Storms had devastated rail and road links on the day of his proposed signing and debut, forcing the nervous flier to catch a plane from Croydon to Portsmouth airport. He arrived 40 minutes before kick-off against Chelsea.

Still, the first player in Football League history to be elevated from Division Four into Division One proceeded to register 162 goals in 261 games, scoring at least 20 times in four of his six full campaigns.

Saunders junior added: '˜My dad loved Pompey, it was hard not to love Pompey, it was a beautiful place to live. The family regretted leaving.

'˜He treated the game as a trade, he saw it as a job. I remember Villa's Ken McNaught saying 'Your dad was the first to ever tell me this is my trade, it's not for enjoyment'.

'˜He pushed himself and enjoyed it, like a boxer who doesn't mind getting hit. In a funny way, he relished the physical pain of pushing himself, especially in pre-season training, and took that into management. His sides were very fit - he made them that way.

'˜Dad was a very, very good boxer. I would take him on at most things - but not boxing. It was like hitting a piece of iron, he was as hard as nails. His team-mates called him Popeye.

'˜Whenever sparing with him, I ended up bruising my arms more than anything else! He was a horrible person to fight.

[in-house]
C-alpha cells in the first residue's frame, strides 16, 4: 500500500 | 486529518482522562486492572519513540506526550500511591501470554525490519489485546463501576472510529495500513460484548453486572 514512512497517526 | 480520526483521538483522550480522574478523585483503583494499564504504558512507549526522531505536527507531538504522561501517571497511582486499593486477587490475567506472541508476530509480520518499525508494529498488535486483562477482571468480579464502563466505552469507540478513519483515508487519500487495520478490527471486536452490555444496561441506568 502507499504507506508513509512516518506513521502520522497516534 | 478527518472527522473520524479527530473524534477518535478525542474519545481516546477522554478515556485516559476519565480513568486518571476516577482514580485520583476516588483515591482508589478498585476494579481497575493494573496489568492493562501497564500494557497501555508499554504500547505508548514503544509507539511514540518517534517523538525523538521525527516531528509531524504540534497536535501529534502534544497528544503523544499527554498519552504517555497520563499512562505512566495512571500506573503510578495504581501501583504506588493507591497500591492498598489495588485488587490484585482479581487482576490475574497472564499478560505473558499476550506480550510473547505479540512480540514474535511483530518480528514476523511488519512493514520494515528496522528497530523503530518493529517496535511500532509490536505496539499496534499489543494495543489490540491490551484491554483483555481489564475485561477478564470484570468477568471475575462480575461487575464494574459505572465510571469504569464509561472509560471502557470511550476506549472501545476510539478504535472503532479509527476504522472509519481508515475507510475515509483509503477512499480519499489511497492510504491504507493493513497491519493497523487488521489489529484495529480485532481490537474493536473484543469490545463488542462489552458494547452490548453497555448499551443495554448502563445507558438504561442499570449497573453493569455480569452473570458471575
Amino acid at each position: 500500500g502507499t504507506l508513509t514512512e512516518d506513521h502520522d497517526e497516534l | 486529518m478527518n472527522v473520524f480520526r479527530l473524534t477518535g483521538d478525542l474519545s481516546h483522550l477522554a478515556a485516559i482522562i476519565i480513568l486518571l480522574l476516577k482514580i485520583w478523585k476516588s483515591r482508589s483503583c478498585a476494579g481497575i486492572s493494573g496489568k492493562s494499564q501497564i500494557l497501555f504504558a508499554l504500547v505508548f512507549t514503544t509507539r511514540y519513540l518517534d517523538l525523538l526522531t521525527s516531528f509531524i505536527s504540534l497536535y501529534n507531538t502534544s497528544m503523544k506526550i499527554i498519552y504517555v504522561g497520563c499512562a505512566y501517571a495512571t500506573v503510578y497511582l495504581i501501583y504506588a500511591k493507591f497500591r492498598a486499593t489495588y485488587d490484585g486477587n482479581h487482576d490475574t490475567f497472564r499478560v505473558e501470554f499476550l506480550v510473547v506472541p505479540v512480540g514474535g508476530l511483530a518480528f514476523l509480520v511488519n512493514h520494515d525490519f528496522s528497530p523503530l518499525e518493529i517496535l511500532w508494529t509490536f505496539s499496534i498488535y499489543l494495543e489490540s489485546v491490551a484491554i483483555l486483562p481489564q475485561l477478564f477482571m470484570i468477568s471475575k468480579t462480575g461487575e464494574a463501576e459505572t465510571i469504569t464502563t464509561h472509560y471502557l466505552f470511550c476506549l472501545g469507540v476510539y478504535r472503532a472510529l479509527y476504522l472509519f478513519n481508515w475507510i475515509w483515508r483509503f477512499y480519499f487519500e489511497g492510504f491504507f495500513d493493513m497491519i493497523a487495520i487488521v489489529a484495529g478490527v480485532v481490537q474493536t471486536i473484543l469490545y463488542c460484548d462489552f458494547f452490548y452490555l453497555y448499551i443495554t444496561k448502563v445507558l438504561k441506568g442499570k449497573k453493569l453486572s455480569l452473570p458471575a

'˜Dad took football so seriously, though, it was a job. I wouldn't say he enjoyed it, he enjoyed playing golf - but then got so competitive at that. You were his enemy for 18 holes, even his son.

'˜I remember chipping one in on the 17th in Marbella, he was so angry. It was a fluke, I had given up by then, but he was ultra, ultra, competitive.

'˜As a family, he wouldn't speak to us an hour before the game. That was the rule, 'If you see me, no-one speak to me'. If I did he wouldn't have heard me, unless it was business talk.

'˜His focus was unbelievable, as a player and a manager.'

After representing Pompey in three divisions, Saunders' exit arrived in August 1964, with a £15,000 move to Watford.

A bitter fall-out with manager George Smith culminated with the striker challenging him to a boxing match. The offer was declined.

Ronnie Saunders said: '˜I was a Pompey supporter with my blue and white rattle, then dad went to Watford and I had to paint it yellow and black!

'˜At Pompey we never had to take a holiday because every summer dad would work at Warner Holiday Camp in Hayling Island as a fitness instructor. I could also go there when I wanted.

'˜The comedian Don Maclean was employed there, but at the time was a long-distance runner who joined in with dad's keep-fit lessons because he wanted to further his career in that direction.

'˜Maclean did a few turns on stage and that's how his comedy started. They still exchange Christmas cards.